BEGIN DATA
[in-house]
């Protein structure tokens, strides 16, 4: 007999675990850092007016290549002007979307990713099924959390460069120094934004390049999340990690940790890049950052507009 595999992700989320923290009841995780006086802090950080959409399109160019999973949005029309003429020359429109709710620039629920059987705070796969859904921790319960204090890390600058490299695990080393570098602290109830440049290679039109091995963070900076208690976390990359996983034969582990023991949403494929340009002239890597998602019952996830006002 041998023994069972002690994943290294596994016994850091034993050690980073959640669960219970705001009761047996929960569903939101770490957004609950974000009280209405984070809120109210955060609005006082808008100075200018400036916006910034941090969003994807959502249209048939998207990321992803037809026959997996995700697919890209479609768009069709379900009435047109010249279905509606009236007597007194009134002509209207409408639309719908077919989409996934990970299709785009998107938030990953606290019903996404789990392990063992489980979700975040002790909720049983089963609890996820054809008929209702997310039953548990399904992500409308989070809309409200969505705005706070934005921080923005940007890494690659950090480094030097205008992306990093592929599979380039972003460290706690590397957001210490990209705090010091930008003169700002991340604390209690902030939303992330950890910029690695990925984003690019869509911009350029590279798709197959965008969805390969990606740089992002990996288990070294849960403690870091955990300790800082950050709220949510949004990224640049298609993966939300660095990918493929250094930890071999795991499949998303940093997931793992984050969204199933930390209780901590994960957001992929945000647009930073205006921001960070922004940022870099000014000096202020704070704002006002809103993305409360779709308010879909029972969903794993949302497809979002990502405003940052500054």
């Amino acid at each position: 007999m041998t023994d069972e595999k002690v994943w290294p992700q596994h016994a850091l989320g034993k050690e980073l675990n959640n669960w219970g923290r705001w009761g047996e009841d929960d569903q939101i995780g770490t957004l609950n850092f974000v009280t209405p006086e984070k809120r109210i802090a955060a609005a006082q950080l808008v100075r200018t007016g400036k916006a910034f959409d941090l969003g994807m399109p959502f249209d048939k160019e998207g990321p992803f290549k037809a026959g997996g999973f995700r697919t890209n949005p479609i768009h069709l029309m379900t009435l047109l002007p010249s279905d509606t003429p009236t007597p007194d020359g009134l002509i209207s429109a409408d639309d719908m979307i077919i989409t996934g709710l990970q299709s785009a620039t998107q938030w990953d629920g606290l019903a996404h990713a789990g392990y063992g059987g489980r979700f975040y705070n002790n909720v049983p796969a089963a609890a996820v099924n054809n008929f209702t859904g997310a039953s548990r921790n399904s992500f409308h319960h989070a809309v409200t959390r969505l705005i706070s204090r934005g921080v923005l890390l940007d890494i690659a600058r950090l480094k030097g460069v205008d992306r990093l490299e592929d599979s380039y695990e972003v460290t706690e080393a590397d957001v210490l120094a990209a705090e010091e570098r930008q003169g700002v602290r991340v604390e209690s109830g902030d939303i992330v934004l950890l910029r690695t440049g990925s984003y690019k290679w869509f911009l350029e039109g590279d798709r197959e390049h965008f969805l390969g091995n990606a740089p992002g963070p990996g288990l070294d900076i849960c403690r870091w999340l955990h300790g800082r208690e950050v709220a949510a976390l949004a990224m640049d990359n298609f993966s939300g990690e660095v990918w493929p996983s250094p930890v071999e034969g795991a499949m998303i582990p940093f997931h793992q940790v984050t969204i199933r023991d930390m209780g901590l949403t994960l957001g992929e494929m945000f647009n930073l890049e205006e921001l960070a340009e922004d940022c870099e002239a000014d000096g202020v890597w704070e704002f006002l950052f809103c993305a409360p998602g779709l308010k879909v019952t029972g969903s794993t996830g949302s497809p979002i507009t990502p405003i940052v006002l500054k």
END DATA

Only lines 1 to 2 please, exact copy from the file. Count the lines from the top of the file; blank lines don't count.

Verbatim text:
[in-house]
């Protein structure tokens, strides 16, 4: 007999675990850092007016290549002007979307990713099924959390460069120094934004390049999340990690940790890049950052507009 595999992700989320923290009841995780006086802090950080959409399109160019999973949005029309003429020359429109709710620039629920059987705070796969859904921790319960204090890390600058490299695990080393570098602290109830440049290679039109091995963070900076208690976390990359996983034969582990023991949403494929340009002239890597998602019952996830006002 041998023994069972002690994943290294596994016994850091034993050690980073959640669960219970705001009761047996929960569903939101770490957004609950974000009280209405984070809120109210955060609005006082808008100075200018400036916006910034941090969003994807959502249209048939998207990321992803037809026959997996995700697919890209479609768009069709379900009435047109010249279905509606009236007597007194009134002509209207409408639309719908077919989409996934990970299709785009998107938030990953606290019903996404789990392990063992489980979700975040002790909720049983089963609890996820054809008929209702997310039953548990399904992500409308989070809309409200969505705005706070934005921080923005940007890494690659950090480094030097205008992306990093592929599979380039972003460290706690590397957001210490990209705090010091930008003169700002991340604390209690902030939303992330950890910029690695990925984003690019869509911009350029590279798709197959965008969805390969990606740089992002990996288990070294849960403690870091955990300790800082950050709220949510949004990224640049298609993966939300660095990918493929250094930890071999795991499949998303940093997931793992984050969204199933930390209780901590994960957001992929945000647009930073205006921001960070922004940022870099000014000096202020704070704002006002809103993305409360779709308010879909029972969903794993949302497809979002990502405003940052500054």